The Geneva meeting, which Manna worked hard to organize and make a success, resulted in a statement that coincided with Khatib’s premature call for dialogue. Both of them, at this early stage, withdrew their demand for international mediation and the need for a third party to be present if direct negotiations were held. Manna and the NCC’s aim through the Geneva statement, however, was to return the Syrian regime to the Geneva plan, which required international guarantees be given for all commitments that were undertaken, as well as negotiating to establish the terms, as set by the international Geneva plan, to form a transitional government with full authority.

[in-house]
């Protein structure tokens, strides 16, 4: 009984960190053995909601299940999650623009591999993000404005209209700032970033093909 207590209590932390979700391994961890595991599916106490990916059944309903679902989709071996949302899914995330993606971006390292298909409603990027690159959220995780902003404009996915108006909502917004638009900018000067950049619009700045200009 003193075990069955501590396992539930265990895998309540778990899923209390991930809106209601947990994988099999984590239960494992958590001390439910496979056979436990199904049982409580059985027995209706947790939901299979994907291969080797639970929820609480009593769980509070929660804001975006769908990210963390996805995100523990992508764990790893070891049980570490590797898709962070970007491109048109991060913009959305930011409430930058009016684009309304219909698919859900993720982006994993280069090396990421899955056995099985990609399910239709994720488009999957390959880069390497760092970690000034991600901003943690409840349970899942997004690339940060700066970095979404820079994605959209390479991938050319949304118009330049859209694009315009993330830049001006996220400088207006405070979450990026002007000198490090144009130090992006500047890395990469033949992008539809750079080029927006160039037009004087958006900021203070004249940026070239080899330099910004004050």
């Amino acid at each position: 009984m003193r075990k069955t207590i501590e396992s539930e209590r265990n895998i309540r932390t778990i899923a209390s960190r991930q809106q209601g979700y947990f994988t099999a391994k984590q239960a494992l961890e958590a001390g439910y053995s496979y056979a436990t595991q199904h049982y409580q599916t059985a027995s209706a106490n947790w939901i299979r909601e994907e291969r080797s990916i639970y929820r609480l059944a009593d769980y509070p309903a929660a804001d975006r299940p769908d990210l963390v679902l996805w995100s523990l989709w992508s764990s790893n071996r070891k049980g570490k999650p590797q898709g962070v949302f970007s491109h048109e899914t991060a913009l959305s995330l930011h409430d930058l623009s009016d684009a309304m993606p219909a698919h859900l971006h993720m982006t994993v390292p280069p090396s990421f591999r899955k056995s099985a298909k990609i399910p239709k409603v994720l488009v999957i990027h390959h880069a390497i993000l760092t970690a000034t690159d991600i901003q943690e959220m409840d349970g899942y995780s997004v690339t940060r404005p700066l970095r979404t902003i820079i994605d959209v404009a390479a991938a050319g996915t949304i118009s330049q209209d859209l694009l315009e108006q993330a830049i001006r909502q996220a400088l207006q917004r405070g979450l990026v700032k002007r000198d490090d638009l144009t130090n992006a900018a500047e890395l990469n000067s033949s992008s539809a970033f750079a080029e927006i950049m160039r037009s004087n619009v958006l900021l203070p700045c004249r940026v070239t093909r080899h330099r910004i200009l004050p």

In this context, Manna told As-Safir that the people who attended the Geneva conference were not content with offering to negotiate, but possessed a practical vision of what the negotiations with the regime would entail. He explained that the talks would either be held in Moscow or Geneva, and that he had received overwhelming Russian support. For her part, the U.S. secretary of state, who attended part of the conference in Geneva, considered the closing statement and the offer to negotiate a positive development.

In contrast, it remains unclear whether Khatib’s stance was based on clear changes on the ground, except for the Syrian Interior Ministry’s invitation to which he alluded in his call for dialogue. It should be noted that the SNC and the coalition had previously rejected Russia’s interpretation of the results of the Geneva meeting, and any transitional phase that would see President Assad remain in power.